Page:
So: whose interests are served by this myth of the incurious laity? Some group who would be inconvenienced by an intelligent, knowledge-hungry mob of adult learners? Who prefer the unidirectional dispensing of approved perspectives to the unpredictable results of informed collaborative construction? Until such a group can be identified, we can assign them some meaningless cipher as a label; let’s just call them, floverly-controlling, flower-grasping, flinsecure fleaders in the flurch.

Example: I recall a student who dismissed all documentary hypotheses of the Pentateuch as “elitist.” He argued that all such inquiry was a fine “brain exercise” for those who enjoy higher education, but that there was no way he was going to inflict it on the “general public” in his care because they would only be “confused” and “outraged.” Clearly, he saw it as part of his ministry to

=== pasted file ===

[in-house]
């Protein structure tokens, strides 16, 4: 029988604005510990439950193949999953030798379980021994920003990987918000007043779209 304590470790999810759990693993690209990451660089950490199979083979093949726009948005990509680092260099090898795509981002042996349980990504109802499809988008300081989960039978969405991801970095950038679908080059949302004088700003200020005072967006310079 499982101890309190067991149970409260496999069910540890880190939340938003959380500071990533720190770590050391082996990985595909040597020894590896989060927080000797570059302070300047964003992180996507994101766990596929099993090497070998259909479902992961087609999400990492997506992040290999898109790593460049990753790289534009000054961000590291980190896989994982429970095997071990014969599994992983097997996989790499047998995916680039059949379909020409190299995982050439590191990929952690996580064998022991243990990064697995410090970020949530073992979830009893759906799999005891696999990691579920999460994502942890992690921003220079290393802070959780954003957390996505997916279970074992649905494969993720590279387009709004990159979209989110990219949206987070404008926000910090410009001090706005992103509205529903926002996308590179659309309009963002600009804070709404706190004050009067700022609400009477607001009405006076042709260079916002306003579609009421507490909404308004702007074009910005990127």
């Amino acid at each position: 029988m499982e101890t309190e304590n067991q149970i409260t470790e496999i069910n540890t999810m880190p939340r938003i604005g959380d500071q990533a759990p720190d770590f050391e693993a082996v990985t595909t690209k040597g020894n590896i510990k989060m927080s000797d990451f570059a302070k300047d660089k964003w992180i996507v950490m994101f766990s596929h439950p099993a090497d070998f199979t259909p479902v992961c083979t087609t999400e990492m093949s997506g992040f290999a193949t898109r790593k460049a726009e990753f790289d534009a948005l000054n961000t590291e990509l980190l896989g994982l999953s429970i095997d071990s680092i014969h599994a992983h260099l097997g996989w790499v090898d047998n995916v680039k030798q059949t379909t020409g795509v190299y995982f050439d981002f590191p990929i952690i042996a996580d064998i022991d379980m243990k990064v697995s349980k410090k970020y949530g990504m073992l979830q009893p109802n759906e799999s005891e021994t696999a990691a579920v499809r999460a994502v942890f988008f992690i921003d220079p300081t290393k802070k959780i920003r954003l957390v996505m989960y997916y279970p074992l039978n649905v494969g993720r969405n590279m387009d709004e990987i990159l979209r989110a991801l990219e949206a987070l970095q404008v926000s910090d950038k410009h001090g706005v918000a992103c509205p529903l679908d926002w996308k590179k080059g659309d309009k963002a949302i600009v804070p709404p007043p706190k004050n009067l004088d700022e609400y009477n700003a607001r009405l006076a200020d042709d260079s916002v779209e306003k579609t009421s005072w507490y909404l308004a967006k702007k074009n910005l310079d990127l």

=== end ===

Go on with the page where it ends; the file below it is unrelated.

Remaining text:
1. enjoy the power bestowed upon him by the structures of accredited higher education and ordination, and to
  2. exercise that power to paternalistically keep the lay people in his care ignorant of such facts he judged they might initially experience as disorienting.

In other words, he didn’t see that he embodied the elitism he decried, and that he depends on that not-seeing to justify his exercise of paternalistic power. Seminary educators will recognize this stance as common. The “conventional wisdom of the incurious laity” serves the interest of those who see knowledge and power as a scarce resource to be hoarded among an elite, empowered ruling class. To challenge that conventional wisdom may be to challenge an oligarchical model of clergy and power. “The facts will set you free.”

[The Self-Serving Conventional Wisdom of the Incurious Laity was written by G. Brooke Lester for and was originally posted on 2010/05/20. Except as noted, it is © 2010 G. Brooke Lester and licensed for re-use only under CC BY-NC-ND 3.0.]

3 Responses

  1. Confused and Outraged is partly a function of the skill and tact of the teacher, even in dicey situations. My goal is not to explain the Hypothesis but to help people better understand the bible. For example, recognizing two sources, even without getting into the technical details, is indispensable for understanding Gen 1-2.